Tamin Lipsey’s rest and rehab is vitally important as ISU seeks to build off Sweet 16 appearance

Mar 16, 2024; Kansas City, MO, USA; Iowa State Cyclones guard Tamin Lipsey (3) shoots the ball around Houston Cougars guard Mylik Wilson (8) during the second half at T-Mobile Center. Mandatory Credit: William Purnell-USA TODAY Sports 

Tamin Lipsey doesn’t just play through pain. He leans into it.

 Iowa State’s star sophomore point guard played hurt the final nine weeks of last season, guiding his team to its second NCAA Tournament Sweet 16 appearance in three years.

 Now Lipsey must rest and recuperate. Lipsey underwent shoulder surgery after the season ended and won’t be able to fully participate in the team’s arduous summer workouts, which begin June 8. He will, however, happily help ISU’s incoming transfers acclimate to head coach T.J. Otzelberger’s demanding habit-based regimen, because that’s what creates a tight-knit team capable of deep runs in March.

 “He’s built that since day one, just being a connected group that has so much trust in one another,” Lipsey said before the Cyclones’ Sweet 16 loss to Illinois in Boston. “When you trust someone with your life, basically, you can go a long way. We do so much as a team on and off the court to build connectedness, it makes it easier to win games in crunch time. In March, we just come together when (some other) teams seem to fall apart.”

 Lipsey, an Ames native, plays so hard it can be difficult for the coaches to fully ascertain how healthy he is. So rest is both welcomed and required.

 “He lays it on the line every night and some time off is never a bad thing,” Otzelberger said earlier this month at a Tailgate Tour stop. “It would probably be a time when he needed that rest even if he didn’t have the injury.”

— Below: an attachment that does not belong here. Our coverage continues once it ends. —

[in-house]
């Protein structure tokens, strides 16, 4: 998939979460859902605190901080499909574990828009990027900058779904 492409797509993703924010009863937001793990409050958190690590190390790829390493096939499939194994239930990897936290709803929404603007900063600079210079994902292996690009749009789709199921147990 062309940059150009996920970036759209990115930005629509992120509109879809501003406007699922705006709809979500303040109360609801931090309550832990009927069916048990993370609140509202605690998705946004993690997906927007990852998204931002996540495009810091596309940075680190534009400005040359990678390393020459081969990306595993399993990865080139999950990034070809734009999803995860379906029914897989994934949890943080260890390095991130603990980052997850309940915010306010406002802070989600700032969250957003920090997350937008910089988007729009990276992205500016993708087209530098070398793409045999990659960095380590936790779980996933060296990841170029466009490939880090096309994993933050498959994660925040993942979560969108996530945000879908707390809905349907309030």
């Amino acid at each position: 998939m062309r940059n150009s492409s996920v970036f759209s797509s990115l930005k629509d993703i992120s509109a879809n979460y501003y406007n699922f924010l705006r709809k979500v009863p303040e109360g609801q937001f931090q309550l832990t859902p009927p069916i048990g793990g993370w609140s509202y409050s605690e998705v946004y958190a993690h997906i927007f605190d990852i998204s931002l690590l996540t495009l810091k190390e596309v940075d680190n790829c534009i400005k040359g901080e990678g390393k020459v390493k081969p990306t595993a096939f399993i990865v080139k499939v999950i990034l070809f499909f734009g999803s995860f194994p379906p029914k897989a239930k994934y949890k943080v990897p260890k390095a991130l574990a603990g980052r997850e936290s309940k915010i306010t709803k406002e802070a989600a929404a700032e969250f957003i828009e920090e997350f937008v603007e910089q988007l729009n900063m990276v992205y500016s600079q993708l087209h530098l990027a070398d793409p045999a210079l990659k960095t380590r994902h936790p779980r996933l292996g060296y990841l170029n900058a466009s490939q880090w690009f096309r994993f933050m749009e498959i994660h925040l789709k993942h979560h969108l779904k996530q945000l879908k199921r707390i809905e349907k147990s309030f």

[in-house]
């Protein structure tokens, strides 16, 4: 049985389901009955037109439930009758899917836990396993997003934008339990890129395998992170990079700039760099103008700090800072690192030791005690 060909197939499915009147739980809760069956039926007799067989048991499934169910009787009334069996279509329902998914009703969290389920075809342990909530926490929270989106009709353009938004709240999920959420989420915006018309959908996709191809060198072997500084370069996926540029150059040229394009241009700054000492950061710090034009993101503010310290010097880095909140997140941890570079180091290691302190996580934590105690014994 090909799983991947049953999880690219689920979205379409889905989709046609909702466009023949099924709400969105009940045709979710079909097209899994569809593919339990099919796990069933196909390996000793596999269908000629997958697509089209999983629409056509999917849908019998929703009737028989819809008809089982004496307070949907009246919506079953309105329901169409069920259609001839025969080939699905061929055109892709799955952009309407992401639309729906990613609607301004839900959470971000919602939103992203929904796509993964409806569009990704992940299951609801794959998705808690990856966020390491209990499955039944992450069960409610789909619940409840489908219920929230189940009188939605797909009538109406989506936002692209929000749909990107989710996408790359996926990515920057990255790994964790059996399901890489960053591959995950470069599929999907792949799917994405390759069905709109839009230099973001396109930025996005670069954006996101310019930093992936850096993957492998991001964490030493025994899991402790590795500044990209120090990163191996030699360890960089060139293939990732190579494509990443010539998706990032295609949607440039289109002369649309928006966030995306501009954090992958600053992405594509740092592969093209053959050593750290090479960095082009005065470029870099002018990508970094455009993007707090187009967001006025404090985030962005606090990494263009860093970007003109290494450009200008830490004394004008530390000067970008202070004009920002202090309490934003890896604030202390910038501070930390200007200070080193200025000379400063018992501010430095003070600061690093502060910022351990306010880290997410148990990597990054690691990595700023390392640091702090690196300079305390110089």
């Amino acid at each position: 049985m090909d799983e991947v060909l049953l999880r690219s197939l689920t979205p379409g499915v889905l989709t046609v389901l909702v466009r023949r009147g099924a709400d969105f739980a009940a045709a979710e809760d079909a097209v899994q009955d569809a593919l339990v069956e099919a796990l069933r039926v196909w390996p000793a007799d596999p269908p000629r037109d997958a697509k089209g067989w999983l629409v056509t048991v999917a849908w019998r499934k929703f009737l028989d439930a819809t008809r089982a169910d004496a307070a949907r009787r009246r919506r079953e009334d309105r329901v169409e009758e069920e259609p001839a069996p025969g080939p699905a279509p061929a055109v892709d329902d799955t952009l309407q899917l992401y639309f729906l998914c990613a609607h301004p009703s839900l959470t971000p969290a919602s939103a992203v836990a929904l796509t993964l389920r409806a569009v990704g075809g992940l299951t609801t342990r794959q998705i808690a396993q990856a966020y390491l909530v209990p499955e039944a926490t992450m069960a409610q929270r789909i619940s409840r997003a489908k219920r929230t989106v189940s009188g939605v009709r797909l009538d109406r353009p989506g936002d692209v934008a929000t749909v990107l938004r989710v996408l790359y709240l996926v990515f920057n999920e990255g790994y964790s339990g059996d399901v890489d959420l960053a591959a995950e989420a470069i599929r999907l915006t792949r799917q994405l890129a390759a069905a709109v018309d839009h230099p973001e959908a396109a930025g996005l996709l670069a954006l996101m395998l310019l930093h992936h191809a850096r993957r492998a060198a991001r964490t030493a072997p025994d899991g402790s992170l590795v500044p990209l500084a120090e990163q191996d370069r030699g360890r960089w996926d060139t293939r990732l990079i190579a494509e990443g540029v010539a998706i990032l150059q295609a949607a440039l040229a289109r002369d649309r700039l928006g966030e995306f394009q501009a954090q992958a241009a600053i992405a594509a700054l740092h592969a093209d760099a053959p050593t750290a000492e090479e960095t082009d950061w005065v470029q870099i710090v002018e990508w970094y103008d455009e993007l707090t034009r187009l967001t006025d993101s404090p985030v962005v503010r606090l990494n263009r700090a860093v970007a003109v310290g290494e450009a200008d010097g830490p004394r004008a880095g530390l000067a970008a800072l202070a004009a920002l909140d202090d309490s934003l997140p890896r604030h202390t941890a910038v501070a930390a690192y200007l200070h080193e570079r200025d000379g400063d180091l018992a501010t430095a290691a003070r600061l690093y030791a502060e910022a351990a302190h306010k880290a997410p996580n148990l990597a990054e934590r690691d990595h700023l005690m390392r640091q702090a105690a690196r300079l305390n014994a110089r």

The same goes for the rest of the team, Otzelberger said.

 “I think each guy needs to know what that means for them,” he said. “Whether it’s time away completely, whether it’s non-contact things, whether it’s focusing on their strength and conditioning piece — I think for each guy it could be something a little bit different, but it is important to get out of our gym, to go see your family and to be away from it because it does start again soon.”

 ISU returns its top four scorers from last season in Keshon Gilbert, Lipsey, Curtis Jones and Milan Momcilovic, but must replace the leadership and production of the front-court trio of Robert Jones, Tre King and Hason Ward. Otzelberger and his staff addressed that need by attracting big and skilled transfers such as 6-11 Dishon Jackson (Charlotte), 6-10 Brandton Chatfield (Seattle) and 6-8 Joshua Jefferson (St. Mary’s). Add in 6-5 guard Nate Heise (Northern Iowa), and 7-1 J.T. Rock — who redshirted last season — and it’s easy to see why the Cyclones are expected to be highly-ranked in the preseason.

 “We’ve got more depth than we’ve had,” Otzelberger said recently. “We’ve got experience. We’ve got the ability to play two bigs, or to play four guards. We’ve got a lot of options.”

 But only if Lipsey can stay relatively healthy. Undergoing shoulder surgery should reinvigorate him once the recovery period ends at some point this summer. Then the grind begins anew.

 “What I ask of him is (to be) a great communicator, the best he can be in terms of letting us know how he’s feeling,” Otzelberger said. “But I still think there’s something for the truly elite competitors, as he is, that there’s a mental aspect to this that can overcome a lot. I think he’s done a really good job mentally. His mental toughness, his intelligence, his way to just kind of take everything as it comes and still be at his best — I think that’s a gift that he has that we’ll continue to lean into.”